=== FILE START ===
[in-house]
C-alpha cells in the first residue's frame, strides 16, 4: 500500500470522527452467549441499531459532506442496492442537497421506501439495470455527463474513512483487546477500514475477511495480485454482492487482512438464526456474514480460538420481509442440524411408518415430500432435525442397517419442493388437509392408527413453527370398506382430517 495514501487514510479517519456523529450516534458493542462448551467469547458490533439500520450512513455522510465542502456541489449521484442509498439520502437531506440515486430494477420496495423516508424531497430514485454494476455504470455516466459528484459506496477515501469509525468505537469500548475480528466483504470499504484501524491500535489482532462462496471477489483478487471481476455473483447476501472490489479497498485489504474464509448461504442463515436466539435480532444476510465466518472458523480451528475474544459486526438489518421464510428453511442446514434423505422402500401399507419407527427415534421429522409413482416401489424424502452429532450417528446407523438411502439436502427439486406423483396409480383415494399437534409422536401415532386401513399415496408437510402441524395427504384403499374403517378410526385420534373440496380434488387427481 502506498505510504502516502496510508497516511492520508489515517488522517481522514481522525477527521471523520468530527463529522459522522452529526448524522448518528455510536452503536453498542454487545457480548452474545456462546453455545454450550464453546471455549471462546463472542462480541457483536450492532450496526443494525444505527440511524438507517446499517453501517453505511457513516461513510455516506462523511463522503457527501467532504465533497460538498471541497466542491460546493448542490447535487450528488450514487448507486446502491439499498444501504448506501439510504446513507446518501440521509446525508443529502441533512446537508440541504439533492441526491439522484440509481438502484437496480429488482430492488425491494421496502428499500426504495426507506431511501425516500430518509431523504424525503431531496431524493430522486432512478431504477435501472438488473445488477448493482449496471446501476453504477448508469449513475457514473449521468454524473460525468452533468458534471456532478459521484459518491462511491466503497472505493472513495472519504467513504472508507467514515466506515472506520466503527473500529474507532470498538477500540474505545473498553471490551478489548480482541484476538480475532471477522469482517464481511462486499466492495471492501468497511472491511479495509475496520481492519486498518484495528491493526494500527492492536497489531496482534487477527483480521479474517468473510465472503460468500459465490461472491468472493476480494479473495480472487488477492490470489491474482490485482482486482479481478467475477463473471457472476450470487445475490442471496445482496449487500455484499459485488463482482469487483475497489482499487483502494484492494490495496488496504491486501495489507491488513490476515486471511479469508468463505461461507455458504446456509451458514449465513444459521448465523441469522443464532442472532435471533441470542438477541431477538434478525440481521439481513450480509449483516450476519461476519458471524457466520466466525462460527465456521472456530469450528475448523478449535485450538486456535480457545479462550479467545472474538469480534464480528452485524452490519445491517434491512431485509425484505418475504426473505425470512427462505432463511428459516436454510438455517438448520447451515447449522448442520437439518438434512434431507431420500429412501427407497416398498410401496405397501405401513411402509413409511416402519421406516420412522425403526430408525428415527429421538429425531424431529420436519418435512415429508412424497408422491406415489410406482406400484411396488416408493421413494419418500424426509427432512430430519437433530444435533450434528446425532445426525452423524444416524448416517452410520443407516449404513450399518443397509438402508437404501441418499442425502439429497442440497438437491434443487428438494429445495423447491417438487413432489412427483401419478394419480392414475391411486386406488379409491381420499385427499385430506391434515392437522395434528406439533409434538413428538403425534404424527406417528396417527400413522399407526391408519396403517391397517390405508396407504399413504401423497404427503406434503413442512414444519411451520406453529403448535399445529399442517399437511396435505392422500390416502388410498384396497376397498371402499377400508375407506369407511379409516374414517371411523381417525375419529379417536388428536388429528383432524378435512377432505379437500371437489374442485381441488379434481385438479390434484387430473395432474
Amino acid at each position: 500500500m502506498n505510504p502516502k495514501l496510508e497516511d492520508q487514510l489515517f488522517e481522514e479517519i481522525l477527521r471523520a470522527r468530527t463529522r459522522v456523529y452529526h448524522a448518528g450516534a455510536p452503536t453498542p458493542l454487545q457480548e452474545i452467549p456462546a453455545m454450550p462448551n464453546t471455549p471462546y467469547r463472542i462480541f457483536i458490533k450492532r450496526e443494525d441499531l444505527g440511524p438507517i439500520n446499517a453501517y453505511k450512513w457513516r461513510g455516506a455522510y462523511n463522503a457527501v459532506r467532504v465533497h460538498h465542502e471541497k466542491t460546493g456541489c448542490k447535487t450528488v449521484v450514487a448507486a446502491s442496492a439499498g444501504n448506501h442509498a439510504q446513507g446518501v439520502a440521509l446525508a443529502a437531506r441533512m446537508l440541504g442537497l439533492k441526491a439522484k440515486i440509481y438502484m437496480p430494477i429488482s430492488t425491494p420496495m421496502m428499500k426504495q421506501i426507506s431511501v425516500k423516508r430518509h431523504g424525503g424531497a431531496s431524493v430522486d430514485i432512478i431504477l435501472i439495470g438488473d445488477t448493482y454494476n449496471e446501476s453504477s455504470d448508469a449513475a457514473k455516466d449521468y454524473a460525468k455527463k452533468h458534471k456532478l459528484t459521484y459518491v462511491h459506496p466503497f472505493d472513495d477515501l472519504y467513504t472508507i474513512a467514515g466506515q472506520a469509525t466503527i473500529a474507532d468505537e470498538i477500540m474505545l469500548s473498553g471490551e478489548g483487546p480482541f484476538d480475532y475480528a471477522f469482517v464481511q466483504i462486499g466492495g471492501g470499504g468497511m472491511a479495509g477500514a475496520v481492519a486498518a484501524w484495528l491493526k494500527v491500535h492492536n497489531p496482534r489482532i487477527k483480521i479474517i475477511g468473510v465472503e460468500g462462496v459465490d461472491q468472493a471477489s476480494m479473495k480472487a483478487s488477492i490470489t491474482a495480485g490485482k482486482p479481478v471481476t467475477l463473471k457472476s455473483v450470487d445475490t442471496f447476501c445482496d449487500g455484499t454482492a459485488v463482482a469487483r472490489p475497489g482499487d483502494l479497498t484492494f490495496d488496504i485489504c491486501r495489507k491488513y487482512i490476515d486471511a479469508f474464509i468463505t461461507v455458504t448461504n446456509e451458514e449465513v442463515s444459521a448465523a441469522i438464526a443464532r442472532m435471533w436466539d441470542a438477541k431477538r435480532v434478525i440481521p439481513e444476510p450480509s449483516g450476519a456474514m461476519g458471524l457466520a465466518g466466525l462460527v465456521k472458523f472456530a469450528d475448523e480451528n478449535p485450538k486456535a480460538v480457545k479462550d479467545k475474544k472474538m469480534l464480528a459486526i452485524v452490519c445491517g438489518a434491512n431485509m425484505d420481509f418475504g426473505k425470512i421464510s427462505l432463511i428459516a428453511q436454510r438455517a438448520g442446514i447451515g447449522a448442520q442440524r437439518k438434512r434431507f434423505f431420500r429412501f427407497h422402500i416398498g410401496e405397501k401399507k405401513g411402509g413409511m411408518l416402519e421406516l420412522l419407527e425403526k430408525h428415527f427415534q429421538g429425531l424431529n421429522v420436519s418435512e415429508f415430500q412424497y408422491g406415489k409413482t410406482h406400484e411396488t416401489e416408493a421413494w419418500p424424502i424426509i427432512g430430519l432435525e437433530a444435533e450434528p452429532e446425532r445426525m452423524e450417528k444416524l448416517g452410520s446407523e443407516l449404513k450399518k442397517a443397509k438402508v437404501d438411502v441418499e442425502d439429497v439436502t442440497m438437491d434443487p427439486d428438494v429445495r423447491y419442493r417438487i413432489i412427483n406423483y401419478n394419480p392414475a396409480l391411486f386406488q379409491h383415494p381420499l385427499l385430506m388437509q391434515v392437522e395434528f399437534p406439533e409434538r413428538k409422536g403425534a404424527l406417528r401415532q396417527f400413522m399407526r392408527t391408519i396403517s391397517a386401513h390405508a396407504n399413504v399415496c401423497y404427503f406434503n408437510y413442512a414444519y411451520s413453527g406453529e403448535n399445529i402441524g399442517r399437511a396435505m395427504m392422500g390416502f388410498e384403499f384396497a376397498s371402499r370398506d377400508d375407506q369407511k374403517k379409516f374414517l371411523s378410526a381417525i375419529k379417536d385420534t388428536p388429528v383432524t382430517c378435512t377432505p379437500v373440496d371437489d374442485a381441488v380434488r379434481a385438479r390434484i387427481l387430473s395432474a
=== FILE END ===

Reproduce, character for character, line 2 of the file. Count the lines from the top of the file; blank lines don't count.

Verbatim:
C-alpha cells in the first residue's frame, strides 16, 4: 500500500470522527452467549441499531459532506442496492442537497421506501439495470455527463474513512483487546477500514475477511495480485454482492487482512438464526456474514480460538420481509442440524411408518415430500432435525442397517419442493388437509392408527413453527370398506382430517 495514501487514510479517519456523529450516534458493542462448551467469547458490533439500520450512513455522510465542502456541489449521484442509498439520502437531506440515486430494477420496495423516508424531497430514485454494476455504470455516466459528484459506496477515501469509525468505537469500548475480528466483504470499504484501524491500535489482532462462496471477489483478487471481476455473483447476501472490489479497498485489504474464509448461504442463515436466539435480532444476510465466518472458523480451528475474544459486526438489518421464510428453511442446514434423505422402500401399507419407527427415534421429522409413482416401489424424502452429532450417528446407523438411502439436502427439486406423483396409480383415494399437534409422536401415532386401513399415496408437510402441524395427504384403499374403517378410526385420534373440496380434488387427481 502506498505510504502516502496510508497516511492520508489515517488522517481522514481522525477527521471523520468530527463529522459522522452529526448524522448518528455510536452503536453498542454487545457480548452474545456462546453455545454450550464453546471455549471462546463472542462480541457483536450492532450496526443494525444505527440511524438507517446499517453501517453505511457513516461513510455516506462523511463522503457527501467532504465533497460538498471541497466542491460546493448542490447535487450528488450514487448507486446502491439499498444501504448506501439510504446513507446518501440521509446525508443529502441533512446537508440541504439533492441526491439522484440509481438502484437496480429488482430492488425491494421496502428499500426504495426507506431511501425516500430518509431523504424525503431531496431524493430522486432512478431504477435501472438488473445488477448493482449496471446501476453504477448508469449513475457514473449521468454524473460525468452533468458534471456532478459521484459518491462511491466503497472505493472513495472519504467513504472508507467514515466506515472506520466503527473500529474507532470498538477500540474505545473498553471490551478489548480482541484476538480475532471477522469482517464481511462486499466492495471492501468497511472491511479495509475496520481492519486498518484495528491493526494500527492492536497489531496482534487477527483480521479474517468473510465472503460468500459465490461472491468472493476480494479473495480472487488477492490470489491474482490485482482486482479481478467475477463473471457472476450470487445475490442471496445482496449487500455484499459485488463482482469487483475497489482499487483502494484492494490495496488496504491486501495489507491488513490476515486471511479469508468463505461461507455458504446456509451458514449465513444459521448465523441469522443464532442472532435471533441470542438477541431477538434478525440481521439481513450480509449483516450476519461476519458471524457466520466466525462460527465456521472456530469450528475448523478449535485450538486456535480457545479462550479467545472474538469480534464480528452485524452490519445491517434491512431485509425484505418475504426473505425470512427462505432463511428459516436454510438455517438448520447451515447449522448442520437439518438434512434431507431420500429412501427407497416398498410401496405397501405401513411402509413409511416402519421406516420412522425403526430408525428415527429421538429425531424431529420436519418435512415429508412424497408422491406415489410406482406400484411396488416408493421413494419418500424426509427432512430430519437433530444435533450434528446425532445426525452423524444416524448416517452410520443407516449404513450399518443397509438402508437404501441418499442425502439429497442440497438437491434443487428438494429445495423447491417438487413432489412427483401419478394419480392414475391411486386406488379409491381420499385427499385430506391434515392437522395434528406439533409434538413428538403425534404424527406417528396417527400413522399407526391408519396403517391397517390405508396407504399413504401423497404427503406434503413442512414444519411451520406453529403448535399445529399442517399437511396435505392422500390416502388410498384396497376397498371402499377400508375407506369407511379409516374414517371411523381417525375419529379417536388428536388429528383432524378435512377432505379437500371437489374442485381441488379434481385438479390434484387430473395432474